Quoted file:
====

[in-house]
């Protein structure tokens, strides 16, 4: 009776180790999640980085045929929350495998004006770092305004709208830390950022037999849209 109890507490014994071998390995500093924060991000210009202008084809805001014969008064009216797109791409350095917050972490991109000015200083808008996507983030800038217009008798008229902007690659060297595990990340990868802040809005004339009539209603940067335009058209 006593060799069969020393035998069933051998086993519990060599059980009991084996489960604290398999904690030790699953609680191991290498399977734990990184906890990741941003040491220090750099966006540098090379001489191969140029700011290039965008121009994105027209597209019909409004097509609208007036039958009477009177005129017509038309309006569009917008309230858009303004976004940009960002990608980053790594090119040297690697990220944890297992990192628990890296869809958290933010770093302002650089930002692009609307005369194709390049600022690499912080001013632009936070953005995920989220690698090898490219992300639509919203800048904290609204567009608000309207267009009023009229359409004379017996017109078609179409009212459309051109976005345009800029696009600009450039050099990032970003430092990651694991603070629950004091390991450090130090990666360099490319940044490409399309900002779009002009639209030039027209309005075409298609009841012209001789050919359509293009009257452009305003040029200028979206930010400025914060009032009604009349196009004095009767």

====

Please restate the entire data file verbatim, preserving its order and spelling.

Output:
[in-house]
């Protein structure tokens, strides 16, 4: 009776180790999640980085045929929350495998004006770092305004709208830390950022037999849209 109890507490014994071998390995500093924060991000210009202008084809805001014969008064009216797109791409350095917050972490991109000015200083808008996507983030800038217009008798008229902007690659060297595990990340990868802040809005004339009539209603940067335009058209 006593060799069969020393035998069933051998086993519990060599059980009991084996489960604290398999904690030790699953609680191991290498399977734990990184906890990741941003040491220090750099966006540098090379001489191969140029700011290039965008121009994105027209597209019909409004097509609208007036039958009477009177005129017509038309309006569009917008309230858009303004976004940009960002990608980053790594090119040297690697990220944890297992990192628990890296869809958290933010770093302002650089930002692009609307005369194709390049600022690499912080001013632009936070953005995920989220690698090898490219992300639509919203800048904290609204567009608000309207267009009023009229359409004379017996017109078609179409009212459309051109976005345009800029696009600009450039050099990032970003430092990651694991603070629950004091390991450090130090990666360099490319940044490409399309900002779009002009639209030039027209309005075409298609009841012209001789050919359509293009009257452009305003040029200028979206930010400025914060009032009604009349196009004095009767």